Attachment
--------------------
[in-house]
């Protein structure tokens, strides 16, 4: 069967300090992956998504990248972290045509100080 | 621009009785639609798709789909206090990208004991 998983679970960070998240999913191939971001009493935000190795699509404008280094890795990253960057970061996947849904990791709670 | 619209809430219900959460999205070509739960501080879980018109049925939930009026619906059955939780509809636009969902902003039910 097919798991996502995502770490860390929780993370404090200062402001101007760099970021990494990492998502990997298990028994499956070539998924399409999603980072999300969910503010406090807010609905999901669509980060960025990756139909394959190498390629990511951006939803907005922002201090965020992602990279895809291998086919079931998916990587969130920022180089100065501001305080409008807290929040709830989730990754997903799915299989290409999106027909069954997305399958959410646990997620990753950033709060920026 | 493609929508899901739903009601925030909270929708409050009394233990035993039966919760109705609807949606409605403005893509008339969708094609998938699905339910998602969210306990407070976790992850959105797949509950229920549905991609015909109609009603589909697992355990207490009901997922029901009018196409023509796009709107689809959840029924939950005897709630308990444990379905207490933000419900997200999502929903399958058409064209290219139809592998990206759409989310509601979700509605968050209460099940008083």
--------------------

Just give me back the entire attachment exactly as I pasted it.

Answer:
[in-house]
């Protein structure tokens, strides 16, 4: 069967300090992956998504990248972290045509100080 | 621009009785639609798709789909206090990208004991 998983679970960070998240999913191939971001009493935000190795699509404008280094890795990253960057970061996947849904990791709670 | 619209809430219900959460999205070509739960501080879980018109049925939930009026619906059955939780509809636009969902902003039910 097919798991996502995502770490860390929780993370404090200062402001101007760099970021990494990492998502990997298990028994499956070539998924399409999603980072999300969910503010406090807010609905999901669509980060960025990756139909394959190498390629990511951006939803907005922002201090965020992602990279895809291998086919079931998916990587969130920022180089100065501001305080409008807290929040709830989730990754997903799915299989290409999106027909069954997305399958959410646990997620990753950033709060920026 | 493609929508899901739903009601925030909270929708409050009394233990035993039966919760109705609807949606409605403005893509008339969708094609998938699905339910998602969210306990407070976790992850959105797949509950229920549905991609015909109609009603589909697992355990207490009901997922029901009018196409023509796009709107689809959840029924939950005897709630308990444990379905207490933000419900997200999502929903399958058409064209290219139809592998990206759409989310509601979700509605968050209460099940008083």